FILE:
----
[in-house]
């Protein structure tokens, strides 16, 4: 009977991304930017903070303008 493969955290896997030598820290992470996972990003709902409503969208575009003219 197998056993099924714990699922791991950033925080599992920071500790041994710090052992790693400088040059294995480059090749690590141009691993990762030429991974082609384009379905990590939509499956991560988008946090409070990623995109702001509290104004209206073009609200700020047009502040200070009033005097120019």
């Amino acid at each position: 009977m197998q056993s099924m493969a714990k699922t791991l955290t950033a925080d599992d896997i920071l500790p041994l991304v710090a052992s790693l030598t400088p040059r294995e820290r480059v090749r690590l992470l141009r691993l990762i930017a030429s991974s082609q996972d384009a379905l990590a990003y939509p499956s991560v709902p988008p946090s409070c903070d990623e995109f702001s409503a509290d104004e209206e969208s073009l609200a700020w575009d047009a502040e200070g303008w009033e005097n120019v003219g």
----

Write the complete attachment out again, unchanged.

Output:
[in-house]
């Protein structure tokens, strides 16, 4: 009977991304930017903070303008 493969955290896997030598820290992470996972990003709902409503969208575009003219 197998056993099924714990699922791991950033925080599992920071500790041994710090052992790693400088040059294995480059090749690590141009691993990762030429991974082609384009379905990590939509499956991560988008946090409070990623995109702001509290104004209206073009609200700020047009502040200070009033005097120019």
């Amino acid at each position: 009977m197998q056993s099924m493969a714990k699922t791991l955290t950033a925080d599992d896997i920071l500790p041994l991304v710090a052992s790693l030598t400088p040059r294995e820290r480059v090749r690590l992470l141009r691993l990762i930017a030429s991974s082609q996972d384009a379905l990590a990003y939509p499956s991560v709902p988008p946090s409070c903070d990623e995109f702001s409503a509290d104004e209206e969208s073009l609200a700020w575009d047009a502040e200070g303008w009033e005097n120019v003219g």